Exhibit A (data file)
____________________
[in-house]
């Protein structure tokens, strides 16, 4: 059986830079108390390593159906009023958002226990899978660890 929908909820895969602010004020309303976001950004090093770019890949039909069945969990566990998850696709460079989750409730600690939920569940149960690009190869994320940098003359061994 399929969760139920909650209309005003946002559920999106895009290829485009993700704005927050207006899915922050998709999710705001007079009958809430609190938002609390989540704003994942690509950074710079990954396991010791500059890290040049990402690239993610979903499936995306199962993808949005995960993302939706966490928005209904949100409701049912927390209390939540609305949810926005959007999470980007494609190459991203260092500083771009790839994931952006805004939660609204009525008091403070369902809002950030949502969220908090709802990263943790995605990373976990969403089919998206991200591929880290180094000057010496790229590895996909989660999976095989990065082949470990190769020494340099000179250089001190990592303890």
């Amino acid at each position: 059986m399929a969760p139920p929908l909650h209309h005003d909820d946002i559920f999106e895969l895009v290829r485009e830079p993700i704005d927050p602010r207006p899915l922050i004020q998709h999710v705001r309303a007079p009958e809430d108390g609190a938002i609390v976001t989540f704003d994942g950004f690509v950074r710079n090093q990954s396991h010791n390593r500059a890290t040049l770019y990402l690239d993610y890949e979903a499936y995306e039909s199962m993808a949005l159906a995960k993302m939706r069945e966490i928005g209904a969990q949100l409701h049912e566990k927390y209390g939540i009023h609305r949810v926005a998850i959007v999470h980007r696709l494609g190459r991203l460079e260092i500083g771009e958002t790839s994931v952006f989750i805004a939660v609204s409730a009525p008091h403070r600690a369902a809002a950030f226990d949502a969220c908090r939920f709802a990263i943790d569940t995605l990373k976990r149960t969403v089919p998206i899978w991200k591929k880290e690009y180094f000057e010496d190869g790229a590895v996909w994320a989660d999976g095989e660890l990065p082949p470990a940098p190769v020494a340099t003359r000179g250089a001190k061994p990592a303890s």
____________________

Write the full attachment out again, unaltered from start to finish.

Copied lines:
[in-house]
């Protein structure tokens, strides 16, 4: 059986830079108390390593159906009023958002226990899978660890 929908909820895969602010004020309303976001950004090093770019890949039909069945969990566990998850696709460079989750409730600690939920569940149960690009190869994320940098003359061994 399929969760139920909650209309005003946002559920999106895009290829485009993700704005927050207006899915922050998709999710705001007079009958809430609190938002609390989540704003994942690509950074710079990954396991010791500059890290040049990402690239993610979903499936995306199962993808949005995960993302939706966490928005209904949100409701049912927390209390939540609305949810926005959007999470980007494609190459991203260092500083771009790839994931952006805004939660609204009525008091403070369902809002950030949502969220908090709802990263943790995605990373976990969403089919998206991200591929880290180094000057010496790229590895996909989660999976095989990065082949470990190769020494340099000179250089001190990592303890």
């Amino acid at each position: 059986m399929a969760p139920p929908l909650h209309h005003d909820d946002i559920f999106e895969l895009v290829r485009e830079p993700i704005d927050p602010r207006p899915l922050i004020q998709h999710v705001r309303a007079p009958e809430d108390g609190a938002i609390v976001t989540f704003d994942g950004f690509v950074r710079n090093q990954s396991h010791n390593r500059a890290t040049l770019y990402l690239d993610y890949e979903a499936y995306e039909s199962m993808a949005l159906a995960k993302m939706r069945e966490i928005g209904a969990q949100l409701h049912e566990k927390y209390g939540i009023h609305r949810v926005a998850i959007v999470h980007r696709l494609g190459r991203l460079e260092i500083g771009e958002t790839s994931v952006f989750i805004a939660v609204s409730a009525p008091h403070r600690a369902a809002a950030f226990d949502a969220c908090r939920f709802a990263i943790d569940t995605l990373k976990r149960t969403v089919p998206i899978w991200k591929k880290e690009y180094f000057e010496d190869g790229a590895v996909w994320a989660d999976g095989e660890l990065p082949p470990a940098p190769v020494a340099t003359r000179g250089a001190k061994p990592a303890s």